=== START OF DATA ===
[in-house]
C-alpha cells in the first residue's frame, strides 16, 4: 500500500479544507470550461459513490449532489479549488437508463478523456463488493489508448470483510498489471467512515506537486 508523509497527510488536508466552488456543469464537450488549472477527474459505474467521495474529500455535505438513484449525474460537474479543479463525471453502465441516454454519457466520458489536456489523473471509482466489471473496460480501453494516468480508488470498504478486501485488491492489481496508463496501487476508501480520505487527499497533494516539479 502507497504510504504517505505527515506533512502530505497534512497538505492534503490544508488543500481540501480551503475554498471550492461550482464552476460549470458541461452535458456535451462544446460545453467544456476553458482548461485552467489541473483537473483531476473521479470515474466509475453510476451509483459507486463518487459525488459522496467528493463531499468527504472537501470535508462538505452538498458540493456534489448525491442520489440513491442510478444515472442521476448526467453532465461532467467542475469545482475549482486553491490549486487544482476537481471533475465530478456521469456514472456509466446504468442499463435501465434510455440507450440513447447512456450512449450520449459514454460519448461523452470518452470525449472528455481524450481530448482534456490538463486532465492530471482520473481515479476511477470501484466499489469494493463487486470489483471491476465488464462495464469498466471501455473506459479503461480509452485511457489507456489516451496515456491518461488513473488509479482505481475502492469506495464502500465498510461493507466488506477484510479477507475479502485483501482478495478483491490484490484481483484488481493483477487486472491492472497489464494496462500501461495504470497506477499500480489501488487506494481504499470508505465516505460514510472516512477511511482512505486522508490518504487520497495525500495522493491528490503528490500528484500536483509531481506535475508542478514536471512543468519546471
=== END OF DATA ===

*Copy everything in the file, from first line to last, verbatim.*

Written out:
[in-house]
C-alpha cells in the first residue's frame, strides 16, 4: 500500500479544507470550461459513490449532489479549488437508463478523456463488493489508448470483510498489471467512515506537486 508523509497527510488536508466552488456543469464537450488549472477527474459505474467521495474529500455535505438513484449525474460537474479543479463525471453502465441516454454519457466520458489536456489523473471509482466489471473496460480501453494516468480508488470498504478486501485488491492489481496508463496501487476508501480520505487527499497533494516539479 502507497504510504504517505505527515506533512502530505497534512497538505492534503490544508488543500481540501480551503475554498471550492461550482464552476460549470458541461452535458456535451462544446460545453467544456476553458482548461485552467489541473483537473483531476473521479470515474466509475453510476451509483459507486463518487459525488459522496467528493463531499468527504472537501470535508462538505452538498458540493456534489448525491442520489440513491442510478444515472442521476448526467453532465461532467467542475469545482475549482486553491490549486487544482476537481471533475465530478456521469456514472456509466446504468442499463435501465434510455440507450440513447447512456450512449450520449459514454460519448461523452470518452470525449472528455481524450481530448482534456490538463486532465492530471482520473481515479476511477470501484466499489469494493463487486470489483471491476465488464462495464469498466471501455473506459479503461480509452485511457489507456489516451496515456491518461488513473488509479482505481475502492469506495464502500465498510461493507466488506477484510479477507475479502485483501482478495478483491490484490484481483484488481493483477487486472491492472497489464494496462500501461495504470497506477499500480489501488487506494481504499470508505465516505460514510472516512477511511482512505486522508490518504487520497495525500495522493491528490503528490500528484500536483509531481506535475508542478514536471512543468519546471